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Gen Z will dominate higher education’s first-year student populations for the foreseeable future which will force a shift in marketing and recruitment strategy to align with generational preferences. What changes should higher ed be making to keep up with marcomm trends?
User-generated content AKA student-generated content in our case.
The data is clear on what Gen Z wants, or perhaps demands. They require authenticity and practicality and rely on their peers’ opinions more than admission or school counselors when it comes to selecting a college (NACAC).
Research outside of higher ed supports these findings. According to a global consumer survey from Bazaarvoice, 73% of 18-34-year-old respondents prefer when brands use user-generated content in their social media channels (CSA).
User-generated content isn’t new, but institutions still miss opportunities to pivot their content strategies toward authentic, student voices. I know “authentic” may be the most overused word in marketing, ever, but hear me out. Students don’t want another polished, scripted, talking head video. From the words of Dan Mote, please put down the cliche lab coats, beakers, and filtered beauty shots of campus (How to Market a University).
Students want to see themselves in the content institutions are producing, and they want to see other students that look like them, share the same values and dreams, and represent the real student experience.
How do you either start or increase student-generated content? Start with inspiration from these great examples across social channels:
Twitter and the University of Delaware
As I scrolled through university Twitter accounts, I came across the University of Delaware. Compared to other Higher Ed accounts, @UDelaware frequently shares and posts content created by their students. I like how they use multiple student-generated content sources to change up their feed.
Retweet from a student’s own Twitter account
Can you name a more beautiful sight at 7am? pic.twitter.com/JM9QIyNXbo
— BlueHenLindsey (@BlueHenLindsey) January 12, 2021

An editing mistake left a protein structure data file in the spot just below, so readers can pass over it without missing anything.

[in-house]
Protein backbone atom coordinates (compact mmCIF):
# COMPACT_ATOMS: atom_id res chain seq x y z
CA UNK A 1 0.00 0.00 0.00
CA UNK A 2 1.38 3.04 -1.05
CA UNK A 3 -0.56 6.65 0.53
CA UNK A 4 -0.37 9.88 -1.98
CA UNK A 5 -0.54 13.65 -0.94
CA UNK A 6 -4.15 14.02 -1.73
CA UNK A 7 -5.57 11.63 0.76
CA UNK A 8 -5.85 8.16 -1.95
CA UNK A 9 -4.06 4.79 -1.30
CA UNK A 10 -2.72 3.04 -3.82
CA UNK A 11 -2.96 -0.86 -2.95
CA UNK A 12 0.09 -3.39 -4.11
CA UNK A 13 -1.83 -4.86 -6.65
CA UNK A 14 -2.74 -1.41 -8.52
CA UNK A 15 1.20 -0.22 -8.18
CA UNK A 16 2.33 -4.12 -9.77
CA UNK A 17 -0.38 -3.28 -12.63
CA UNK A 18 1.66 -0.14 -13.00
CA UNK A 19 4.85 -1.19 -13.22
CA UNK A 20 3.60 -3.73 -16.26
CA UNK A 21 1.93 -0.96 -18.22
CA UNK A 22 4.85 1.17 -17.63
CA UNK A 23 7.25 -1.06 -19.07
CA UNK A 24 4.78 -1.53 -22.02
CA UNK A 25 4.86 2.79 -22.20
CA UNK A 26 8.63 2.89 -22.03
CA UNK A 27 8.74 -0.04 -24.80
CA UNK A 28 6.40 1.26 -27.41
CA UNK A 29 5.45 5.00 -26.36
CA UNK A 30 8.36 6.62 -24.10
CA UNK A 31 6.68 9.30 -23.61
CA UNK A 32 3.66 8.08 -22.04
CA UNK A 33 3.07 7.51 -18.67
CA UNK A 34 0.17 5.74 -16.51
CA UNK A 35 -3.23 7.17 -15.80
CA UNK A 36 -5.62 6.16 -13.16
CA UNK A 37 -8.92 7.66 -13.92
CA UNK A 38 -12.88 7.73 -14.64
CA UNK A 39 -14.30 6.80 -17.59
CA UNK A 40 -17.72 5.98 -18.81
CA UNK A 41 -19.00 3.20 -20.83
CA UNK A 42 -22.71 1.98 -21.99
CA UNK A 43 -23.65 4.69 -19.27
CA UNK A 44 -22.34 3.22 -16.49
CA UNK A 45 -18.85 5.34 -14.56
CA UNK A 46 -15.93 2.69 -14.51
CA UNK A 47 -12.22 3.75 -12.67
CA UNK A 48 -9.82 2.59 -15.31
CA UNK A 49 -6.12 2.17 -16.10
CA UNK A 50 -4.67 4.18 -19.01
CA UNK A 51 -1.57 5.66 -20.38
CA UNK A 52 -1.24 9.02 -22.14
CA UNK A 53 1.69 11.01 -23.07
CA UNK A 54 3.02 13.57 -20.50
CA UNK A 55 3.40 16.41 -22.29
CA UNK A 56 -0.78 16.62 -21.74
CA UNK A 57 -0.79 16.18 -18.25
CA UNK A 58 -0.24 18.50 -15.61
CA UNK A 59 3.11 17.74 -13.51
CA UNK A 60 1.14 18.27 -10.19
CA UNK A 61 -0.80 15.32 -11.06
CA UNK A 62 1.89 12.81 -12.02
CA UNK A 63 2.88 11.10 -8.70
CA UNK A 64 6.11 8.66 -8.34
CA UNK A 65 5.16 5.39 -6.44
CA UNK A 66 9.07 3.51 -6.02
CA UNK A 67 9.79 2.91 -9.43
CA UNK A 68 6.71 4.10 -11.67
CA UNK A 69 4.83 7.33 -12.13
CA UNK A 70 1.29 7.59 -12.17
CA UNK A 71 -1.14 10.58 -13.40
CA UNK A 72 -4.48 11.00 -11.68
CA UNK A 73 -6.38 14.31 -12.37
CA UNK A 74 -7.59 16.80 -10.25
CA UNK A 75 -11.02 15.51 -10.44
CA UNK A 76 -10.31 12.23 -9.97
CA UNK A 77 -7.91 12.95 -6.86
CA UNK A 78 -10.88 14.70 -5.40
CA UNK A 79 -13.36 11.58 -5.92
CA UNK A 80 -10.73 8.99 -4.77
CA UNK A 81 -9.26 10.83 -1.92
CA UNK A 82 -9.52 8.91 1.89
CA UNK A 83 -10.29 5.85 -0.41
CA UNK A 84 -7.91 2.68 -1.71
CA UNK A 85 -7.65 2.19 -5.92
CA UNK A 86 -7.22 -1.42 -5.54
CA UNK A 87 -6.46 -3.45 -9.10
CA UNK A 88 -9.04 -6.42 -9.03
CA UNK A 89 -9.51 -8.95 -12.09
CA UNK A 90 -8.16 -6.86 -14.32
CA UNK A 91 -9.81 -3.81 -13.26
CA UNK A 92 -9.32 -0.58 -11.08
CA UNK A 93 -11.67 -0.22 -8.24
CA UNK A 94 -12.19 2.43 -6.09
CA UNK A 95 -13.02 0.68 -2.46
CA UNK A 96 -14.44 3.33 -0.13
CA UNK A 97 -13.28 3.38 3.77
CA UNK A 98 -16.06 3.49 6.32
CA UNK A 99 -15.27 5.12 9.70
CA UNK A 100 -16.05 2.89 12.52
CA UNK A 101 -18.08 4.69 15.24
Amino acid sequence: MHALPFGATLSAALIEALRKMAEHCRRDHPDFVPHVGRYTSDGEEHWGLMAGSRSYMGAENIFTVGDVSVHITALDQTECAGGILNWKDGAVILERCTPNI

Content from Instagram
— Univ. of Delaware (@UDelaware) February 4, 2021
— Univ. of Delaware (@UDelaware) November 9, 2020
First week of classes ✅
📸 IG: shannajaninne pic.twitter.com/xztpvh7MyX
— Univ. of Delaware (@UDelaware) September 6, 2020
Post of a candid photo
Saturday study break with the pod 💙💛 pic.twitter.com/J1efIUxOgj
— Univ. of Delaware (@UDelaware) January 30, 2021
— Chelsea Chatterton (@BlueHenChels) October 26, 2020
— Gina Cantatore (@BlueHenGina) October 20, 2020
TikTok and the University of Georgia
Ah, yes, TikTok. TikTok in higher ed seems like a love-hate relationship. Some institutions are embracing while others are watching with a wary eye, but we can’t deny the data.
So, if you’re #TeamTikTok, student-generated content is perfect for the platform and the University of Georgia proves that with their student videos. I love how the University of Georia use student-generated content to discuss and show importnt public health needs. Check it out on their TikTok account, and in this example below.
@universityofgaReply to @michaelcbanks // because South Campus needs love too ##UGA ##college ##tiktokuniversity ##GoDawgs ##campus♬ Campus – Vampire Weekend
University of Georgia
Pinterest and Duke University
Pinterest isn’t just for decor inspiration, in fact, there are many popular boards you probably didn’t know existed, including college-related ones you could definitely do at your own institution.
When I came across Duke University’s board, I was pleasantly surprised at how much student-generated content was used.
Facebook and McGill University
Higher Ed also has a love-hate relationship with Facebook but this channel is still a great way to reach Gen Z. It’s also a top channel to reach alumni and donors. That’s why McGill University’s day-in-the-life of a student video caught my eye. This is a great way to show multiple audiences McGill Univeristy. Check it out!
Instagram and Babson College
Instagram is the leading social platform for Gen Z in terms of daily usage so it’s an obvious choice for higher ed institutions to embrace. Instagram also has multiple ways to post content including stories, a favorite among higher ed to showase student bpices. I love how Babson College handed over their Instagram stories to current students so they could answer questions and provide insights to prospective students.